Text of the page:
Projects Funded for Brian Wright


Aware of Their Surroundings: Do Farmers Self Regulate Their Pollution Contributions?


Specific Objectives of the Project
- Determine whether farmers self-regulate fumigants during periods of elevated ozone, relating this to the efficacy of “Spare the Air” days.
- Provided they self-regulate, determine the extent to which they do so, and whether the presence of “Spare the Air” days in a county affect their decisions.

Project Report/Summary of Results
- Although preliminary testing during the proposal stage indicated significant fumigant reductions due to elevated ozone, the effect has been identified as an artifact of existing month-dependent agricultural regulations. After controlling for months of the year, the effect becomes non-significant with magnitude zero.


Consumer Search and Quality Disclosure: Revisiting Evidence from Restaurant Hygiene


In a number of markets, transportation costs shape consumer behavior, leading firms to choose price and quality based on the decisions of nearby competitors. The theoretical literature on this kind of differentiation has shown that nearly any outcome can be generated by a model built upon reasonable assumptions (see Fisher, 1991 and Sutton, 1990), yet, simultaneity in firm choices makes it empirically difficult to estimate the effect of distance on firm choices. Using exogenous variation provided by the 1998 introduction of hygiene grade cards for restaurants in Los Angeles County, I investigate how the extent of product differentiation affects quality provision when only a portion of the market is regulated. I find evidence that unregulated firms improve hygiene more when they are located near regulated competitors.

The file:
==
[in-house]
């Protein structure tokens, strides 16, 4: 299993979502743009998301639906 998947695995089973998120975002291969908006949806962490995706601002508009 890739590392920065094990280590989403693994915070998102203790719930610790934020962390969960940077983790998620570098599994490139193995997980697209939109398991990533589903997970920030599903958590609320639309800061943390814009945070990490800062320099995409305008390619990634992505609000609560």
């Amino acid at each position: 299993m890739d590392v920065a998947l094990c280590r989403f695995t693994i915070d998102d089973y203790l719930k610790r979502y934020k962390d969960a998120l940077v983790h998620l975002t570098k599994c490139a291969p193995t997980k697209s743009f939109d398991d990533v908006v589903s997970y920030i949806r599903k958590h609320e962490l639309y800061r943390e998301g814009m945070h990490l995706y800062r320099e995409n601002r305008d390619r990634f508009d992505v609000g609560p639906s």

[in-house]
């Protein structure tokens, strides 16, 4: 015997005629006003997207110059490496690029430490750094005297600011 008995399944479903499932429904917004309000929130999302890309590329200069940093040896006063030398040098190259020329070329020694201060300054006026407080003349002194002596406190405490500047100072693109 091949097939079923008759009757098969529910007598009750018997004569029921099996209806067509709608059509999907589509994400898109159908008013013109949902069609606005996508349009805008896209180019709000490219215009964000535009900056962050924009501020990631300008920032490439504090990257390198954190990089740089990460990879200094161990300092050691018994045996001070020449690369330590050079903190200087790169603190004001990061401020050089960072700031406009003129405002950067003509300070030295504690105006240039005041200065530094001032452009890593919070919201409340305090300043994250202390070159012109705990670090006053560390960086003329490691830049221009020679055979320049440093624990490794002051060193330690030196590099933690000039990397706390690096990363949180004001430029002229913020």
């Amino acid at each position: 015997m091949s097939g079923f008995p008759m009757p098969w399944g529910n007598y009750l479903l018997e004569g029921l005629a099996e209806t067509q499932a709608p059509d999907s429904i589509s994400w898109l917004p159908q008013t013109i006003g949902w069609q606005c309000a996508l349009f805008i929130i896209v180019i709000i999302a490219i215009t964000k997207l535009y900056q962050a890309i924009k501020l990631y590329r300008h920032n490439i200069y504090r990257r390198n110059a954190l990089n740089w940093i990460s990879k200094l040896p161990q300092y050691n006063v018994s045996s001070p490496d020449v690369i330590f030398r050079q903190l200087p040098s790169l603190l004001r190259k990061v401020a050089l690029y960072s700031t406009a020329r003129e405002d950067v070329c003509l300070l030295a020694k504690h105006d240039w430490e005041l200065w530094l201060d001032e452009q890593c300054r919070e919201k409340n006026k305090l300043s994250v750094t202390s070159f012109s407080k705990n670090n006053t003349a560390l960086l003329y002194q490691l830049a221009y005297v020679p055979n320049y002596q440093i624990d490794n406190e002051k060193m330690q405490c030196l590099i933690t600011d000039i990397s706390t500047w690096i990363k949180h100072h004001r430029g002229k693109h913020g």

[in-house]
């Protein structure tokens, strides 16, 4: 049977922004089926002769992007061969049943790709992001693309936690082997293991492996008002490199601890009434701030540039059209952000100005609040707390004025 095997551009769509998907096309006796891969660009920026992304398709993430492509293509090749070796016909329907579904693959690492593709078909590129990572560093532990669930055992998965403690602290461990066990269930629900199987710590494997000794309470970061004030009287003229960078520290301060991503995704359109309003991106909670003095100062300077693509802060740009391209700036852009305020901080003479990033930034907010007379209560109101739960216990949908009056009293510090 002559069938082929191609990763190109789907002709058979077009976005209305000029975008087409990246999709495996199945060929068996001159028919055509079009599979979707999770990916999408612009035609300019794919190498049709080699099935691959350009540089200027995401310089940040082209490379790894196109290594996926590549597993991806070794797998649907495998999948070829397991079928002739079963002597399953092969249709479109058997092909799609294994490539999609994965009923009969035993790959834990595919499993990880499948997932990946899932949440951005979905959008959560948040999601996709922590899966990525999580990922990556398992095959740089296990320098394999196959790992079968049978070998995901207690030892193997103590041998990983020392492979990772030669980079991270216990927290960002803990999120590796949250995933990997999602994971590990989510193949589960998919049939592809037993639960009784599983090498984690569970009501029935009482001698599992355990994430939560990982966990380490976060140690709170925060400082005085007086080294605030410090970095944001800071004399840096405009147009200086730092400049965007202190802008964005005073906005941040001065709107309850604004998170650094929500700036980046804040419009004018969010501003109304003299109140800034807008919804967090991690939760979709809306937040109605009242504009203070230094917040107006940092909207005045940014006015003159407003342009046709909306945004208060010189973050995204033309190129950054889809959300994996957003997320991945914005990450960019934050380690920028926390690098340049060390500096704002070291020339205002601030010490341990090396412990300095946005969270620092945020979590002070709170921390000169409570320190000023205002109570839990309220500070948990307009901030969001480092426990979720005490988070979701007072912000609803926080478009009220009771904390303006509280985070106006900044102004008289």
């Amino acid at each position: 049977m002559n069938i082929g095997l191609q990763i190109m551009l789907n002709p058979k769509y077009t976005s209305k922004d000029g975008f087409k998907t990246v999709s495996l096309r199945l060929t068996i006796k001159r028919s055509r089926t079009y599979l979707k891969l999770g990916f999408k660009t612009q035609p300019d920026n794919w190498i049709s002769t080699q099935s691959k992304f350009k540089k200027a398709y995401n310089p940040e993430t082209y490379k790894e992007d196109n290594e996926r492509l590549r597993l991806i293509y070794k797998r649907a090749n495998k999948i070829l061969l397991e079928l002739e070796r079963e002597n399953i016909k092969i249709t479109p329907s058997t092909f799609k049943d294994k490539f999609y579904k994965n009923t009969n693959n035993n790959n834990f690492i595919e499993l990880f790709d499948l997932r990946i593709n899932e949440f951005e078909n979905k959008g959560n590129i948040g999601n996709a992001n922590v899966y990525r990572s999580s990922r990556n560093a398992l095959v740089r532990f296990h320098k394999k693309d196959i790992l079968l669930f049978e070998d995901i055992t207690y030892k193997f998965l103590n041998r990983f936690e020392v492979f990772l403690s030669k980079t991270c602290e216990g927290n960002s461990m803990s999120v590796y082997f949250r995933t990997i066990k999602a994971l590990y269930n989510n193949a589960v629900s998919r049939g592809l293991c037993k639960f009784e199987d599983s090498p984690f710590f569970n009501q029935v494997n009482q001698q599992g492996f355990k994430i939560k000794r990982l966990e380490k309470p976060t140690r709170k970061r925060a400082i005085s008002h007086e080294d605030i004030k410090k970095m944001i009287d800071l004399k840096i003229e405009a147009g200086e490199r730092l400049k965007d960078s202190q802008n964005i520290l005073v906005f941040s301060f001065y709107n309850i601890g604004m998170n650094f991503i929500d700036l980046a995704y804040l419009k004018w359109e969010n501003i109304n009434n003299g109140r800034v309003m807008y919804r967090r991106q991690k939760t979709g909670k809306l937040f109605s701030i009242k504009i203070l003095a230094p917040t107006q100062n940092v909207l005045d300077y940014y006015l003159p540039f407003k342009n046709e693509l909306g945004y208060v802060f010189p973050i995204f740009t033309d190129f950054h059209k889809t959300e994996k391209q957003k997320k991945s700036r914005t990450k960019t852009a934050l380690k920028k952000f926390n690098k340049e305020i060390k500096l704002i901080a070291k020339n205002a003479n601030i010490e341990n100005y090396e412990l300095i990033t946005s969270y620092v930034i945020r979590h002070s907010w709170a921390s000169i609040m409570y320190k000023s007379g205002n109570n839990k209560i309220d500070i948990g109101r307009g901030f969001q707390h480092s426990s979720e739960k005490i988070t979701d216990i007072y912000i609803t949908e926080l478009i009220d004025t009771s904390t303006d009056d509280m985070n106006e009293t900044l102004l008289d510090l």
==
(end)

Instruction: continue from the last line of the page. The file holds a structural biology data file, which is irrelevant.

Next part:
Commercial Utilization and Knowledge Dissemination of Agricultural-Related Inventions of University of California


Modeling Cash Rent Markets for Agricultural Land


Does Patent Protection Lead to More and Faster Development of University Innovation? Evidence from Management of Ag-biotech Inventions by UC TTO


Exploring the University's Investment in 'At-Risk' Patenting: Public Institutions Assuming Risk Where the Private Sector Has Not


The Impacts of Intellectual Property Protection of Research Tools on Freedom to Operate in Agricultural Biotechnology at the University of California


The Role of Compulsory Licensing and GURTS in Facilitating Public-Private Collaboration in Innovation for California Specialty Crop


Intellectual Property Provisions in Public Private Partnerships in Agriculture Biotechnology


Solutions for Intellectual-Property and Technology Market Failures in Agricultural Biotechnologies: The Market Expanding Role of Information in the Internet Economy

Public-Private Partnerships and Proprietary Agricultural Biotechnology


Managing Genetic Diversity of Monterey Pine in Light of Pitch Canker